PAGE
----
How does the Symfony profiler get its data?

How does the Symfony profiler get its data?

The profiler gets its information using some services called “data collectors”. Symfony comes with several collectors that get information about the request, the logger, the routing, the cache, etc. Run this command to get the list of collectors actually enabled in your app:

What are Symfony collectors and how to use them?

Symfony comes with several collectors that get information about the request, the logger, the routing, the cache, etc. Run this command to get the list of collectors actually enabled in your app:

What’s the most awesome thing in Symfony?

The profiler – also called the “web debug toolbar” is probably the most awesome thing in Symfony. This installs a few packages and… one recipe! Run: Ok cool!

How to enable/disable Symfony profiler programmatically using matchers?

Symfony Profiler cannot be enabled/disabled conditionally using matchers, because that feature was removed in Symfony 4.0. However, you can use the enable () and disable () methods of the Profiler class in your controllers to manage the profiler programmatically:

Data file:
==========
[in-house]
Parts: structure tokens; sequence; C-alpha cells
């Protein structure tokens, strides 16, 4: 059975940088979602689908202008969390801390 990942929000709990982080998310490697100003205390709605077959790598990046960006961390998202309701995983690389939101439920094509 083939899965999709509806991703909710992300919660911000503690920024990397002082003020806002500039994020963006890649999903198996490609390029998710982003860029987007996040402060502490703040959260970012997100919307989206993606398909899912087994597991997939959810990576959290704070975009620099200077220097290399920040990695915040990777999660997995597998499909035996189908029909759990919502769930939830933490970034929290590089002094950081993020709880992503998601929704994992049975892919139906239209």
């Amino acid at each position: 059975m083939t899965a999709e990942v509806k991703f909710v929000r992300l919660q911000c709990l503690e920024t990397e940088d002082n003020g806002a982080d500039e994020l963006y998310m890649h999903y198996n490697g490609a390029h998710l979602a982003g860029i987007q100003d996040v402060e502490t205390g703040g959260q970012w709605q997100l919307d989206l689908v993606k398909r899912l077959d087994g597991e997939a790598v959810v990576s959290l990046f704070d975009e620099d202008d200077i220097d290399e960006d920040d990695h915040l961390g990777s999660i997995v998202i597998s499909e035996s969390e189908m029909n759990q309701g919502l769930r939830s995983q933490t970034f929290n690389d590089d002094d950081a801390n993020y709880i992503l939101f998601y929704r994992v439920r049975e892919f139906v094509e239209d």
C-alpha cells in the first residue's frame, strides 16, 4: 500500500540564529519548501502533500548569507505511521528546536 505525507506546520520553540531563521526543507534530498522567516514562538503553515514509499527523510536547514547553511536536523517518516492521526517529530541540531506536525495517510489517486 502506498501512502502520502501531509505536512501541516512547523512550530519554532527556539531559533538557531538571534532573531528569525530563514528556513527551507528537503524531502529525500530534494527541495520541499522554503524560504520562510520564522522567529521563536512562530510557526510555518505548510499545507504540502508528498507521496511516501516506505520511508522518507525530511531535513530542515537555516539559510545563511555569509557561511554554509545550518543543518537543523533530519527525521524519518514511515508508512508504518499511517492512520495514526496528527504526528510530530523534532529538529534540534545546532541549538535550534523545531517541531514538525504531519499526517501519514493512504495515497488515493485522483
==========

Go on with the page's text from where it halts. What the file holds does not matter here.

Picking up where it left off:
What is a Symfony application?

A typical Symfony application begins with three environments: dev (for local development), prod (for production servers) and test (for automated tests). When running the application, Symfony loads the configuration files in this order (the last files can override the values set in the previous ones):

Can I create my own data collector in Symfony?

You can also create your own data collector to store any data generated by your app and display it in the debug toolbar and the profiler web interface. If you want to measure the time some tasks take in your application, there’s no need to create a custom data collector. Instead, use the built-in utilities to profile Symfony applications.

What are Symfony’s configuration environments?

That’s the idea of Symfony’s configuration environments. A typical Symfony application begins with three environments: dev (for local development), prod (for production servers) and test (for automated tests ).